• Post Reply Bookmark Topic Watch Topic
  • New Topic
permaculture forums growies critters building homesteading energy monies kitchen purity ungarbage community wilderness fiber arts art permaculture artisans regional education skip experiences global resources cider press projects digital market permies.com private forums all forums
this forum made possible by our volunteer staff, including ...
master stewards:
  • Anne Miller
  • Pearl Sutton
  • r ranson
  • Nicole Alderman
  • Mike Haasl
stewards:
  • paul wheaton
  • Joseph Lofthouse
  • James Freyr
master gardeners:
  • Carla Burke
  • John F Dean
  • jordan barton
gardeners:
  • Jay Angler
  • Greg Martin
  • Leigh Tate

high desert

 
Posts: 3
  • Likes 1
  • Mark post as helpful
  • send pies
    Number of slices to send:
    Optional 'thank-you' note:
  • Quote
  • Report post to moderator
i live in Arizona. I bought a 17.5 acres land in the northeast part. The town is called Clay Springs.
 


considered a  cool summer Mediterranean climate according to koppen
the Hardiness zone is 6b/7a i feel that this area is so unique, on the good side it has 6300 feet elevation, 280 sunny days a year, 18 inches of rain, 2 foot of snow. Pretty chilly though with only 160 day frost free.
how can i cultivate this pasture land and turn it into a market garden most cost-effectively?
i was thinking to shallow till amend with a mix of organic and minerals and plant during the growing season only. i do not want to invest in any green house yet.  
i have little money recourses but I'm willing to put my heart/soul on this project
I'm looking to start a balanced system of farming splitting the land 50% pasture and 50% arable land i got this insight from the book the farmer progress from the soil&health library. i would love and dream to have livestock 6 cows, 12 sheep, 200 chickens, 6 pigs.
currently, the land is all pasture.  the soil is a clumpy  clayee, loamy. 20/40 inch to bedrock, i got the information about soil on a Navajo soil survey from the U.S dep of agriculture.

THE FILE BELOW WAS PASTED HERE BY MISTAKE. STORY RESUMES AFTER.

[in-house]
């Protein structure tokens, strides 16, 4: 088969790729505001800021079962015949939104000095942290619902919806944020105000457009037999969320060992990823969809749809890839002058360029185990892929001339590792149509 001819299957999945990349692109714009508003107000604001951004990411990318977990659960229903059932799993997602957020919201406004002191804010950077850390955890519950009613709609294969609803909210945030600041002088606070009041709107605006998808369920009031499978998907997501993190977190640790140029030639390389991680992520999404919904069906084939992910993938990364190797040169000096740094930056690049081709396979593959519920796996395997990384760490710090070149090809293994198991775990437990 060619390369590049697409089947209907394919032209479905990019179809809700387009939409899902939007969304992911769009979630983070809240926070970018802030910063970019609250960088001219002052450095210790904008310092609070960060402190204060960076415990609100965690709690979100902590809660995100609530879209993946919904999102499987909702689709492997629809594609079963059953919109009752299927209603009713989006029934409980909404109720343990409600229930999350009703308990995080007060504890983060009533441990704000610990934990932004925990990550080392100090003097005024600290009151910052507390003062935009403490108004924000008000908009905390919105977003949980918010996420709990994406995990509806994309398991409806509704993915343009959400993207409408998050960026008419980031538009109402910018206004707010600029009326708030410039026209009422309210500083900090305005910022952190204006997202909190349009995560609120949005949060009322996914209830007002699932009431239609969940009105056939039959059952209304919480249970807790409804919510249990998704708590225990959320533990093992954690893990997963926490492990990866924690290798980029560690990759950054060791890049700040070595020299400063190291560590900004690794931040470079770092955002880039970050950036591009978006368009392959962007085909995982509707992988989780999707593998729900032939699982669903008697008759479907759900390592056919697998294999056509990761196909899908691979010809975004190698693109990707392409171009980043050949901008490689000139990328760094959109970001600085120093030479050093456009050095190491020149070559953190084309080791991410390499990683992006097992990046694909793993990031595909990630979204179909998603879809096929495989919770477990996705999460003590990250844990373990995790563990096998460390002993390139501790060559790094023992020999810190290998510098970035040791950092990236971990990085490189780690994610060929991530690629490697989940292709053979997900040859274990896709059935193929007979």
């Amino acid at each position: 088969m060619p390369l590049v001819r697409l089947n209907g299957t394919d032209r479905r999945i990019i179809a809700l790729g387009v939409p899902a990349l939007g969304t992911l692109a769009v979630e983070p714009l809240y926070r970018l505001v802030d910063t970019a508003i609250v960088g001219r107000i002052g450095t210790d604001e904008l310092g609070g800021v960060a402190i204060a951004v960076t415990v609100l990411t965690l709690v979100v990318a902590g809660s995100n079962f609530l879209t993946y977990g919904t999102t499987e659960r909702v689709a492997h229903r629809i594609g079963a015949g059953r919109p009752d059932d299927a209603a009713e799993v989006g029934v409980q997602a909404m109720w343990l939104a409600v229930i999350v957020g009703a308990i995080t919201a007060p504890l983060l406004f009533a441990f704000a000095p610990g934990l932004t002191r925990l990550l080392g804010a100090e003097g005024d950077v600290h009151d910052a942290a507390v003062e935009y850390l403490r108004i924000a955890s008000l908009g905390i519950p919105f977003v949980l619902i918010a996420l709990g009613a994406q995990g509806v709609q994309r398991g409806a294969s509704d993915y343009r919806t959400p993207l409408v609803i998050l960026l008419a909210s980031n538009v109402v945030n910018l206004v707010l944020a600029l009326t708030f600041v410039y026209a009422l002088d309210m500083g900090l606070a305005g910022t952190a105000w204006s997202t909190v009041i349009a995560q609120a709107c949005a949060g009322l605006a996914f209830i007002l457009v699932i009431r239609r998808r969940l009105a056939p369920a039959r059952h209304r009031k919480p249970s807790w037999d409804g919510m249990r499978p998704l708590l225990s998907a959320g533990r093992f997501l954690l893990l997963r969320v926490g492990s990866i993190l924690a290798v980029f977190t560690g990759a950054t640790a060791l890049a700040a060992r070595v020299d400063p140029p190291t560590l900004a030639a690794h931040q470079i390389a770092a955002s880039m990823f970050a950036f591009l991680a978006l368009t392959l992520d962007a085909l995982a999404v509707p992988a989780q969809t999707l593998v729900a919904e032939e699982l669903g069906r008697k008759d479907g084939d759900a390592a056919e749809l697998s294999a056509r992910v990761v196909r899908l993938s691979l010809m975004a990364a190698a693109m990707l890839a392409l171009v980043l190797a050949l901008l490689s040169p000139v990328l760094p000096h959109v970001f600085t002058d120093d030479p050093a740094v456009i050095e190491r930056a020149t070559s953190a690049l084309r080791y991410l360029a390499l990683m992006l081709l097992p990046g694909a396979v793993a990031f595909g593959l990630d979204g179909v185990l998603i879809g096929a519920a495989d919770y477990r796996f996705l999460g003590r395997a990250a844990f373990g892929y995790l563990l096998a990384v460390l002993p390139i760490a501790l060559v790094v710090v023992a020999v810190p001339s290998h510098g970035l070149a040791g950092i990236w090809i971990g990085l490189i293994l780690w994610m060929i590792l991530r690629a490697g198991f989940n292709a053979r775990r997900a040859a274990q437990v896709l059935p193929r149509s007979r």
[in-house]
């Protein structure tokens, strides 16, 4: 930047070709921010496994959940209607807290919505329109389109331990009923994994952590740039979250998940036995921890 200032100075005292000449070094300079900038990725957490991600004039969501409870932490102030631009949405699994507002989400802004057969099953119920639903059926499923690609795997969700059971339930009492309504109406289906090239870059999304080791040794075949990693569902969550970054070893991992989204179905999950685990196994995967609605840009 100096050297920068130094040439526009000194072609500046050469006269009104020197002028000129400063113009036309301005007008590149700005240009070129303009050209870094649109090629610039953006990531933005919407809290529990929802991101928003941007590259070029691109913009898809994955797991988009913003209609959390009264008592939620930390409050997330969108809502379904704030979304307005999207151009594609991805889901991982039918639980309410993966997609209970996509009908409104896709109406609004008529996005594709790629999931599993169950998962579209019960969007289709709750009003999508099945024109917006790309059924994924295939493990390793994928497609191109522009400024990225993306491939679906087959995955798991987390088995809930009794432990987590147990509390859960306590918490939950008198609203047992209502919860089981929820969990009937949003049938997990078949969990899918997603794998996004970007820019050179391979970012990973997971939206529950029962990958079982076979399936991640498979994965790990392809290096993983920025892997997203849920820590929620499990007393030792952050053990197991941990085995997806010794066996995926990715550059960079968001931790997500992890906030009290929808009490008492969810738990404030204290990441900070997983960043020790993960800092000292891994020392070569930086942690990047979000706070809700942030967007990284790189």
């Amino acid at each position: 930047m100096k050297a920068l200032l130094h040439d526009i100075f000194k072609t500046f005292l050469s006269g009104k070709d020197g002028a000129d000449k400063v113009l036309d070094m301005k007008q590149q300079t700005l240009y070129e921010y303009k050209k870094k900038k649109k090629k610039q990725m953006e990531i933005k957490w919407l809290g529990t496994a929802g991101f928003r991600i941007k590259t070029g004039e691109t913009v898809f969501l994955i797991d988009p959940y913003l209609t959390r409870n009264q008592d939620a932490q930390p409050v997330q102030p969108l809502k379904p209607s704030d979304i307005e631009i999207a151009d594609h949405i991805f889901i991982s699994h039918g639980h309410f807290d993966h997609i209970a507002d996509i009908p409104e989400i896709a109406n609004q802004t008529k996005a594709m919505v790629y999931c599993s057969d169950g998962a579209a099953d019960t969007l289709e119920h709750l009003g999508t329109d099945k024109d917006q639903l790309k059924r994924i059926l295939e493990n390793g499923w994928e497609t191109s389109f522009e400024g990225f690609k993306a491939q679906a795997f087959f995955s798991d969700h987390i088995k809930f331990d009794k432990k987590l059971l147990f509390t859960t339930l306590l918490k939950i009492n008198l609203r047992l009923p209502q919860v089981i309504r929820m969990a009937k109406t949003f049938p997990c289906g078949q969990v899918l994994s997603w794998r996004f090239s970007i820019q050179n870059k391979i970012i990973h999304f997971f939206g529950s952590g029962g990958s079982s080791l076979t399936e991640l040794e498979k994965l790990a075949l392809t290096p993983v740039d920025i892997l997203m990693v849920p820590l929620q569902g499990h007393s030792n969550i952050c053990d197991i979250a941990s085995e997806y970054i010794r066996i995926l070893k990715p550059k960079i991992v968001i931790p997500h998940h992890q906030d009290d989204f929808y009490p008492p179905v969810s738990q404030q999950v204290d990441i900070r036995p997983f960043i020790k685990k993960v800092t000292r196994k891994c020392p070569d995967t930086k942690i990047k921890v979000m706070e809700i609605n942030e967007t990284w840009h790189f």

i have no clue how to start this project and need a coach that done it before. turn soil into gold!
I'm a chef and own my restaurant. Feeding the community local good food is our goal. @hummusxpress
should i use livestock (sheep, cows) to clear all weeds and grasses in an effort to revitalize the pasture?
i heard keyline/subsoiling is very helpful to retain water.  keyline is costly though. I have 20k$$ total, there is water, heat and electric through out the farm..
my plan is to have  300+ fruit trees, a market garden on  50%,
and a pasture on ther 50% od total acreage. where i will manage graze sheep, chicken, cows. Thats is the plan so far
any information help.



20201115_110845.jpg
The land itself. The well is on top left side. Left is east
The land itself. The well is on top left side. Left is east
 
Posts: 24
3
  • Mark post as helpful
  • send pies
    Number of slices to send:
    Optional 'thank-you' note:
  • Quote
  • Report post to moderator

To be clear, you mention growing food for local community.  

Your restaurant is up there? or is the plan to move up there?

I think I've eaten at your place if its the one on Broadway in Tempe.
 
Posts: 39
Location: 5000' Albuquerque, NM
22
hugelkultur forest garden building rocket stoves woodworking greening the desert
  • Likes 1
  • Mark post as helpful
  • send pies
    Number of slices to send:
    Optional 'thank-you' note:
  • Quote
  • Report post to moderator
Have you ever been to Boyce Thompson Arboretum about an hour SW of Clay Springs? Not currently a farm but an incredibly inspiring use of land with knowledgeable staff and practical ideas carried out over the past 100 years. You might find some local approaches and knowledge that would work for you. Their website is btarboretum.org
 
eddie hantas
Posts: 3
  • Mark post as helpful
  • send pies
    Number of slices to send:
    Optional 'thank-you' note:
  • Quote
  • Report post to moderator
that is so sweet of you!!!
much love
 
eddie hantas
Posts: 3
  • Mark post as helpful
  • send pies
    Number of slices to send:
    Optional 'thank-you' note:
  • Quote
  • Report post to moderator
thank you for recommending the Boyce Thompson Arboretum, looks amazing truly desert!~
if anyone knows  what are some of the pioneer plants in clay springs Arizona zone 6b/7a that will be helpful
I'm definitely getting 2 cows and 12 sheep to start this journey. gonna need a reliable cow shed and housing for the sheeps  

 
If you look closely at this tiny ad, you will see five bicycles and a naked woman:
Greenhouse of the Future ebook - now free for a while
https://permies.com/goodies/greenhouse
reply
    Bookmark Topic Watch Topic
  • New Topic